#76. Find an old or historical map and compare it with a modern map of the same place

IDEA #76. Find an old or historical map in a book or at a museum or library and spend some serious time studying it—then compare it with a modern map of the same place. What features do you see? How has the place changed over the years? What theories can you come up with as to why these changes have occurred?

Maps are not only informative but also beautiful, and old maps, especially those made in the days before modern printing technology replaced the human mapmaker’s steady hand and designer’s eye, have a seductive force. A map is above all the graphic representation of a place, and fine ones can evoke that place through detail and color; even a modern highway map has the power to suggest both flow and movement and the nature of human settlement patterns accommodating themselves to nature.

A good library will have plenty of atlases and other books containing maps, and some may even have a separate collection of maps. If no hand-drawn antique is available, find a pre-World War II National Geographic Society map and enjoys its wealth of detail as well as the extreme clarity with which the makers assembled the many elements into an information-rich thing of beauty. A modern map, even from the same source, is likely to show differences. Europe, for example, will have different borders and country names and even city-name spellings, while a map of your neighborhood or county will show new streets and roads at the very least. The force of history—the number and location of rail lines, for example, or the appearance of limited-access highways—will be clearly evident.

To use maps comparatively in this way is to understand how humans perform one of our elemental acts: interacting with land. Since the beginning of history humans have felt a need to represent their presence and the presence of things they have created on the land. In addition, maps have always portrayed the resources humans need—rivers, oceans, forests—as well as the obstacles to the realization of aspirations—those same rivers, oceans, and forests as well as mountains and, since the rise of empires and nation states, borders. On a community or regional scale, a topographic map may explain why Main Street has such an odd kink or why the Center Line Road has such a prosaic and puzzling (center line of what?) name.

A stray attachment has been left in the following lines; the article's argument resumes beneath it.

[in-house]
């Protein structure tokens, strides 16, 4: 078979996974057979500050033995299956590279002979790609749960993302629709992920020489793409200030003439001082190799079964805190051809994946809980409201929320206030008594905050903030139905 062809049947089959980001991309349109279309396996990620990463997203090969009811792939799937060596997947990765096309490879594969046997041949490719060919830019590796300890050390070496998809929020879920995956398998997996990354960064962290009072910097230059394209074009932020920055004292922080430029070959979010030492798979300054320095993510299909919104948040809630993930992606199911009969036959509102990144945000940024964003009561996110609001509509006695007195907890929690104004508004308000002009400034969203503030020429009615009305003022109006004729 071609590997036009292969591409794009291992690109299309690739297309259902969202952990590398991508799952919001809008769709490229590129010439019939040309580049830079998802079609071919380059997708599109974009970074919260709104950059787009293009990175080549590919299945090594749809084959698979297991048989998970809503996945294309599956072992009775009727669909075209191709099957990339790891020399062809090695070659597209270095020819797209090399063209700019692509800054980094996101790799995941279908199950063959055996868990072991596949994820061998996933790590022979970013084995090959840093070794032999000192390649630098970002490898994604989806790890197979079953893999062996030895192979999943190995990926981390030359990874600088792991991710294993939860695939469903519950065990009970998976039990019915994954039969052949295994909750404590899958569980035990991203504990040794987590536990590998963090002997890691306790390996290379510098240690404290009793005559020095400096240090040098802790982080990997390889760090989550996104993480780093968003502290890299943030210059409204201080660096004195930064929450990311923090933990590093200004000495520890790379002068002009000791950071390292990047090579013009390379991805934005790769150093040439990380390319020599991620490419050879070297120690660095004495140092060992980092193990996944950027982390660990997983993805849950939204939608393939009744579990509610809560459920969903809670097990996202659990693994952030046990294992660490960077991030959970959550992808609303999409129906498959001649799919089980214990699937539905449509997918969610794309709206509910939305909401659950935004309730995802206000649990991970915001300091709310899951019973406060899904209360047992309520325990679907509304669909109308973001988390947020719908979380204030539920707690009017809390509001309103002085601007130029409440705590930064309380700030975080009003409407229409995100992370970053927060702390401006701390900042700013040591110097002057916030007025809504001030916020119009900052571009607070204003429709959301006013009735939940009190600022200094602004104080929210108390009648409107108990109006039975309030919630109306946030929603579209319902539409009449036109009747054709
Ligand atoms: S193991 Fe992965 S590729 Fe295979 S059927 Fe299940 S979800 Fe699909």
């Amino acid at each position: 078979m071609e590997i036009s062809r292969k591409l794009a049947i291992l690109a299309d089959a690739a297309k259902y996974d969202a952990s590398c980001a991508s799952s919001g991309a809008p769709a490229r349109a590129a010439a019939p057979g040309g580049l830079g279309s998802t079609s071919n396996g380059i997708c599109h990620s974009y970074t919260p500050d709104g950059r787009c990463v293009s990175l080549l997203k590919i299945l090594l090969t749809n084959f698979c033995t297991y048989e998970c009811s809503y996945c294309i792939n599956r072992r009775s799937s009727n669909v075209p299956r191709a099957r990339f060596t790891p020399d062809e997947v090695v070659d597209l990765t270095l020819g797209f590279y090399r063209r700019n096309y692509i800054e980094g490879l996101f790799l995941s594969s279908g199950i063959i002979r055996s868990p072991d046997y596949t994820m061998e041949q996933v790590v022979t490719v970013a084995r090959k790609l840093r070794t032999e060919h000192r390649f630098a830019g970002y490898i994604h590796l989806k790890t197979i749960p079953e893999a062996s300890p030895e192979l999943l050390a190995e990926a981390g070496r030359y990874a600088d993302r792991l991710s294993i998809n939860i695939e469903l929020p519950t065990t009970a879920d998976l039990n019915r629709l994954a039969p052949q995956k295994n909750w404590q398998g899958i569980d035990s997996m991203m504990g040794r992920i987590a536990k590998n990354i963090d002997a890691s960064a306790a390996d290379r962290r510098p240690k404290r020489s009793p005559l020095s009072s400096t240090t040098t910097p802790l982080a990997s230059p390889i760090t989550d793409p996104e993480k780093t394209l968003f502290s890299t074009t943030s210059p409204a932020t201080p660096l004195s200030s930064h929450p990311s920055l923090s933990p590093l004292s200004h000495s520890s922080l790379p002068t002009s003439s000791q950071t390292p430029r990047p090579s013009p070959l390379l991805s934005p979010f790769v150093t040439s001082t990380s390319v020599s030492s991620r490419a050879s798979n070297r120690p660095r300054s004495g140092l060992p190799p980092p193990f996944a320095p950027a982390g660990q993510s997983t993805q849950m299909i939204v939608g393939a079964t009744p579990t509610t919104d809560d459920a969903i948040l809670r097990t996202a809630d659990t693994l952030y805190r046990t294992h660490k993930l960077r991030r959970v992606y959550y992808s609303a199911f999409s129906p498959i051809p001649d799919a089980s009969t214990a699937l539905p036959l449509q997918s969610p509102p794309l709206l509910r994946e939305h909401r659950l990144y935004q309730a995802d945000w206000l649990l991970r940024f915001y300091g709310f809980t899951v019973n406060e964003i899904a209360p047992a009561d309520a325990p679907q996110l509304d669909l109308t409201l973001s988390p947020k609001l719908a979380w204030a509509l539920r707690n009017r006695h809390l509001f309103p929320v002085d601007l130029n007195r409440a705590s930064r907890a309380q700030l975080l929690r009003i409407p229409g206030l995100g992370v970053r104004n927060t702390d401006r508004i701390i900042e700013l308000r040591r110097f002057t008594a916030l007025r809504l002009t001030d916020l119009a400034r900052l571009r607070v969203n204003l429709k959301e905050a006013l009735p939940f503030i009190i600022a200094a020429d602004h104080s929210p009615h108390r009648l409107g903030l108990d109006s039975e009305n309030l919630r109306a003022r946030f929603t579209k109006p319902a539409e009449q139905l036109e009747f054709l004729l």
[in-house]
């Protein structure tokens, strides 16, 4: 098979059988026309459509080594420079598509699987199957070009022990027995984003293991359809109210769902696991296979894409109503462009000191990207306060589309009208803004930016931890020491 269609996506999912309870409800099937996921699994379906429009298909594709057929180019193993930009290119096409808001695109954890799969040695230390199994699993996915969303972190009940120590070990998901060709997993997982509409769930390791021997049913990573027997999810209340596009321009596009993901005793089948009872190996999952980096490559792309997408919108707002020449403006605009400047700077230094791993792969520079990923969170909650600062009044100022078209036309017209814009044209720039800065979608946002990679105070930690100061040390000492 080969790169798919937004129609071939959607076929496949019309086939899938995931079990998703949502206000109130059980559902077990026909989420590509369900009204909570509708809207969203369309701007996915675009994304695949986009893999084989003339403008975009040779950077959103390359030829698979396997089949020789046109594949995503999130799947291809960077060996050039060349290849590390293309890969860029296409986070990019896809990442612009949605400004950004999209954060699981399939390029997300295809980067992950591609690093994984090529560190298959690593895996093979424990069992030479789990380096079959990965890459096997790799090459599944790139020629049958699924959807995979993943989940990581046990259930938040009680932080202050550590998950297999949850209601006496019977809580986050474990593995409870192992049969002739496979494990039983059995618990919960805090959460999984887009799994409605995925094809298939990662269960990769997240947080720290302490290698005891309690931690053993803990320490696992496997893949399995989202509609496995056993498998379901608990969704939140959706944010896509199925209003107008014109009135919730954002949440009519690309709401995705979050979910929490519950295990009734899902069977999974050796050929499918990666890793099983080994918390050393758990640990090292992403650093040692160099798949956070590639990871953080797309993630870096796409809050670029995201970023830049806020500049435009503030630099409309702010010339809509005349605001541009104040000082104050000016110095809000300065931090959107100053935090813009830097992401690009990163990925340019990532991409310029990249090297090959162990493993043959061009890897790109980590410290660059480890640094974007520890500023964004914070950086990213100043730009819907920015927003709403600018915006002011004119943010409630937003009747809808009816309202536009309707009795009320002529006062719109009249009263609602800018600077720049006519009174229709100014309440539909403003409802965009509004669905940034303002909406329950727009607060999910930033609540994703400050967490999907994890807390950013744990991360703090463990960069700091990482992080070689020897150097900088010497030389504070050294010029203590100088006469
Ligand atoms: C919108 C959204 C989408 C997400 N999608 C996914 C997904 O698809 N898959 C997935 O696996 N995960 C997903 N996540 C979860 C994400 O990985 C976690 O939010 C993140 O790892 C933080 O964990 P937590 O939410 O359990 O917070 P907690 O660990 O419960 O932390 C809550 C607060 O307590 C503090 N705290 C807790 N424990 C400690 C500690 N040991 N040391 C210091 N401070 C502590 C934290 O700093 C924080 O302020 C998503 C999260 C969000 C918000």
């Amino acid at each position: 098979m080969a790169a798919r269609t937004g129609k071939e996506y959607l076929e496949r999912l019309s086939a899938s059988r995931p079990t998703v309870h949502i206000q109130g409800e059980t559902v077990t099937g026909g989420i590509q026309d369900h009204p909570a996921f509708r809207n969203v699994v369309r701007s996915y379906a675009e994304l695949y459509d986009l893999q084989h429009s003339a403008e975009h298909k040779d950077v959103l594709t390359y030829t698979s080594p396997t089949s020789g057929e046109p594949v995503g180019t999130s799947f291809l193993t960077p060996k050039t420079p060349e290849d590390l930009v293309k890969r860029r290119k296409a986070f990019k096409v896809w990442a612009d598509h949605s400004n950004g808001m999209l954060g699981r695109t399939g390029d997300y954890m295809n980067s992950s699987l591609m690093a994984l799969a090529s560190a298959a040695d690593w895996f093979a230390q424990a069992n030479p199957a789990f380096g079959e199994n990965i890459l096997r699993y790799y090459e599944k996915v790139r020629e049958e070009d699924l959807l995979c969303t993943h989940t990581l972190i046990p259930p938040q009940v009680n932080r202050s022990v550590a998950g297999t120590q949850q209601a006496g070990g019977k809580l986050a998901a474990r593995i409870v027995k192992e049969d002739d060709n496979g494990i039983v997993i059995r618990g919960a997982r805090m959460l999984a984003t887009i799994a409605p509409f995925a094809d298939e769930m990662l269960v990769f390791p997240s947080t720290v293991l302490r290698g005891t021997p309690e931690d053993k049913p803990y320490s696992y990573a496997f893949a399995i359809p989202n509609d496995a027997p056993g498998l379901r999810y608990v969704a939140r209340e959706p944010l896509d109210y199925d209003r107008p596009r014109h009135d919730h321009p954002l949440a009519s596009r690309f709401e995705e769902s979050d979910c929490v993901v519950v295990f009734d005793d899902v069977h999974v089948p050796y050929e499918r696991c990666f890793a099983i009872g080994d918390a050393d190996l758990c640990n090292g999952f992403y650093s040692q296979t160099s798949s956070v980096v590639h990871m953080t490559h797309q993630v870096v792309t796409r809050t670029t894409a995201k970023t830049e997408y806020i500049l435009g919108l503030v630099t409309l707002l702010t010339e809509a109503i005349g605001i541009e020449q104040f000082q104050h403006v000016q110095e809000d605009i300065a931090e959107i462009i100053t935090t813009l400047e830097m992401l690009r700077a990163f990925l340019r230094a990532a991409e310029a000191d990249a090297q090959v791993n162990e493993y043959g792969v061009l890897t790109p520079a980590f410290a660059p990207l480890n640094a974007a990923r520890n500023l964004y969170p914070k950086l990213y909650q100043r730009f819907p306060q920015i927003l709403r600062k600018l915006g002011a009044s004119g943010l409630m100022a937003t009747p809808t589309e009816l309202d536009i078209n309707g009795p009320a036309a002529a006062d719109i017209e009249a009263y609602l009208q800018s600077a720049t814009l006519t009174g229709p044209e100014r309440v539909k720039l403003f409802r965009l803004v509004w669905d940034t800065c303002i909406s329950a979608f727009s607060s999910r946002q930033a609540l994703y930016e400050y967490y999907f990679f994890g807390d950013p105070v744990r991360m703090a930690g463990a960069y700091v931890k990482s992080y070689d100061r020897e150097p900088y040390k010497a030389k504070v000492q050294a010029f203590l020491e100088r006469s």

Of course, any comparative analysis also expands map-reading skill, an essential ability even in the age of Global Positioning Systems. The individual who is able to make the leap between understanding two-dimensional representation and three-dimensional reality will always, literally and figuratively, know where he or she is, and, given a few clues from a map that correspond to what can be seen, he or she will be able to find the way home—even across boundaries of time and history.

#67. Navigate! Next time you take a journey, either by yourself or with friends or family, take over the map-reading and route-selection duties

IDEA #67. Navigate! Next time you take a journey, either by yourself or with friends or family, take over the map-reading and route-selection duties. Find the most detailed maps you can, and learn to read them carefully and accurately.

Map-reading is an essential literacy skill that adults (including, alas, many teachers) assume that children have learned through osmosis. Unfortunately, this is seldom the case, and so even map-illiterate-proof resources like Google Maps and in-car GPS navigation systems are not always enough to keep people from becoming lost.erie

In the United Kingdom, home of the superb Ordnance Survey maps that can be found in many households, map-reading is something of a fetish, and excellent school geography curricula ensure that few British people are ever geographically lost, at least for long. Although American USGS topographic maps are of excellent quality, they are generally useless for just “getting around,” and their delicious intricacies are seldom taught in school. Instead, Americans rely on inconsistently drawn and keyed road maps that are seldom of a scale to be truly informative; increasingly, they rely on GPS readouts that concentrate only on the route and the destination, utterly ignoring terrain, settlements, places of interest, and other features that can enrich map-reading and fuel curiosity.

Nonetheless, American children can become excellent readers of maps, and the household that takes the time to preface journeys of any length with a review of the route will be modeling the idea of using maps as a resource as well as instructing children in their use. At some point the child can be instructed to do the route-planning on his or her own, and there will be some pride of accomplishment when the destination is reached without incident. It would be equally fruitful and fun to spend some time looking at an especially detailed, high-quality map—a government topo, perhaps, or a navigational chart—of a place with special meaning to the child. Landmarks and landforms, routes and settlements, all these have been determined by and/or have determined how a place looks and feels to those who go there and live there, and to a skilled map-reader a two-dimensional representation can be as informative and evocative as a photograph or even an actual visit.

For families who share an excitement about places and maps, there is also the potential thrill of taking a “blue highways” trip, in the spirit of William Least Heat-Moon’s extraordinary 1982 narrative of that title recounting his journeys off the interstates on state and local roads often portrayed in blue on old road maps.

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